Before the westernisation of Japan, mythological events were treated as national history. Two key documents have contributed to this history, both written over 1300 years ago: 'Kojiki', the Tale of Old Age, and 'Nihonshoki', the Chronicle of Japanese History. Both the Imperial Court and the general public searched for the origin of their identity in these documents, which took on the central and sacred role of scripture. Through the act of commentary and interpretation, the sacred books connected interpreters to their historical origins, authenticating where they came from, the emergence of the Japanese archipelago, and the uniqueness of the Japanese people. 'Japanese Mythology' explores the nation's attraction to this act of historical grounding and the varying identities that emerged during different historical periods. The study reveals that, rather than having any clear and unified substance, Japanese mythology has always been the result of a nostalgic desire to retrieve historical origins.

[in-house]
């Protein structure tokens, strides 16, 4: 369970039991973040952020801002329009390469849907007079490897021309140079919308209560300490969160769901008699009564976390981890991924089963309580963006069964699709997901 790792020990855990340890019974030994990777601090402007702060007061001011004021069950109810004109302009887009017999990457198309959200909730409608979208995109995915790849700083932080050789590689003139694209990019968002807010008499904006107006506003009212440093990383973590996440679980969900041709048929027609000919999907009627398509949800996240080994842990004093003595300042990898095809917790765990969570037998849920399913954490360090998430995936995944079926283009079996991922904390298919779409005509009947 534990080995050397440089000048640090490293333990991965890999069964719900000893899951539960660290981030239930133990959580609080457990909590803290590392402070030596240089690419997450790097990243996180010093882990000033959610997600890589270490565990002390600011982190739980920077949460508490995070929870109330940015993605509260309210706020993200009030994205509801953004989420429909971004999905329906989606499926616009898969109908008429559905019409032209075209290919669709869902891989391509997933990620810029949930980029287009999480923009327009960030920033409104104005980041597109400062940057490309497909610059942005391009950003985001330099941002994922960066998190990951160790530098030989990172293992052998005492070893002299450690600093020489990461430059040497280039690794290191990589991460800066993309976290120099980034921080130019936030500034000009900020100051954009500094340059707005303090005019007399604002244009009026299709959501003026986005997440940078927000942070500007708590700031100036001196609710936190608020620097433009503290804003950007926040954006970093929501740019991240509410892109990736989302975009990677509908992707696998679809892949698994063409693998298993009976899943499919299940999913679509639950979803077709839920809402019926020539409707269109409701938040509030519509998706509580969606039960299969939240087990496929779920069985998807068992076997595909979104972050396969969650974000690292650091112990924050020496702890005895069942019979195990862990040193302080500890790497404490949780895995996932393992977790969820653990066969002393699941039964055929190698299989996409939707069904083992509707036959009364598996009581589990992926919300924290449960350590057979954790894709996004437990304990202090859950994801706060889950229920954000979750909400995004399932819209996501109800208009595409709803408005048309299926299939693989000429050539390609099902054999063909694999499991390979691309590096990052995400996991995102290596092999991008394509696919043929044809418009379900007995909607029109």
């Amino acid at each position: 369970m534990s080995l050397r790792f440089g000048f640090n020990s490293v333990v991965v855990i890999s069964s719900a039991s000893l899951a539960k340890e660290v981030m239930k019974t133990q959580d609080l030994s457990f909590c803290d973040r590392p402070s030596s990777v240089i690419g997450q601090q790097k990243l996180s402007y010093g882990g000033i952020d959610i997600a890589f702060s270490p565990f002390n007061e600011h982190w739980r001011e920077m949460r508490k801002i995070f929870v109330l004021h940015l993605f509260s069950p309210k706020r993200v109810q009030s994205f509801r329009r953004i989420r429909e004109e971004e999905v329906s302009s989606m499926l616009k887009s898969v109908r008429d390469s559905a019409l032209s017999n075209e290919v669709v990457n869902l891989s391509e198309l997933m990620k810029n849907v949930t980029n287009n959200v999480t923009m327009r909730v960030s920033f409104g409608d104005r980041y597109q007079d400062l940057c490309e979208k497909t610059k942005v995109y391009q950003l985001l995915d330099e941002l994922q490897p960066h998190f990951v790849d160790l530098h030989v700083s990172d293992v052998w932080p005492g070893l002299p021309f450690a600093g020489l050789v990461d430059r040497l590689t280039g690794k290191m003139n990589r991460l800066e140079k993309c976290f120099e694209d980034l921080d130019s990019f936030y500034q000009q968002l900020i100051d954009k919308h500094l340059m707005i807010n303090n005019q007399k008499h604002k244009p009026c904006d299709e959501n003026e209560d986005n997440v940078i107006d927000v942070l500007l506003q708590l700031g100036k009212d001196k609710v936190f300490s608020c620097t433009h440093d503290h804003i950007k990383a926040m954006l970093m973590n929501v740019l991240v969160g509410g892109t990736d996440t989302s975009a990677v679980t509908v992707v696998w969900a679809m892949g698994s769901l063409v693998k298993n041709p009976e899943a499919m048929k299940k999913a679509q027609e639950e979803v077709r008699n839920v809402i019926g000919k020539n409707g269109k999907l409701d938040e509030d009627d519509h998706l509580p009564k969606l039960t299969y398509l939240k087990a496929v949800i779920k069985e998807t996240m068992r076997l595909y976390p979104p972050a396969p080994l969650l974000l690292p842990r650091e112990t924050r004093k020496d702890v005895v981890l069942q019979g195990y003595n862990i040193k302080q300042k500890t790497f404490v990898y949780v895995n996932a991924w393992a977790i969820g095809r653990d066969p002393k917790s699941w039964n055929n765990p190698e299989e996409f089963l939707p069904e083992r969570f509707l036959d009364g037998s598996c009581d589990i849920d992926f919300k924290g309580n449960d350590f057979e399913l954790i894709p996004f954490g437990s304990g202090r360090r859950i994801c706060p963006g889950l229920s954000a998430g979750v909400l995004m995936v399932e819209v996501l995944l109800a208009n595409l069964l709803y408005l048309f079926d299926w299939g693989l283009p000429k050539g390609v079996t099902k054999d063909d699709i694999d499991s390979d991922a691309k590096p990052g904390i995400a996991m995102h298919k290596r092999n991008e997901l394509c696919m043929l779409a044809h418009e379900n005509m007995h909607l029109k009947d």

Table of Contents
1. National History, Shint? and Myth: General Remarks on the History of the Interpretation of the Kiki 2. The Canon and Variants: An Examination of the Mythology of Sysanowo 3. Myth in Metamorphosis: Ancient and Medieval Versions of the Yamatotakeru Legend 4. Myth and Rationality: Understanding God in the Early-Modern and Modern Period 5. Myth and Nationalism: Motoori Norinaga’s Creation Myths 6. The Space of Historical Discourse: Ishimoda Sh?’s Theory of the Heroic Age
Jun’ichi Isomae is Associate Professor, International Research Center for Japanese Studies.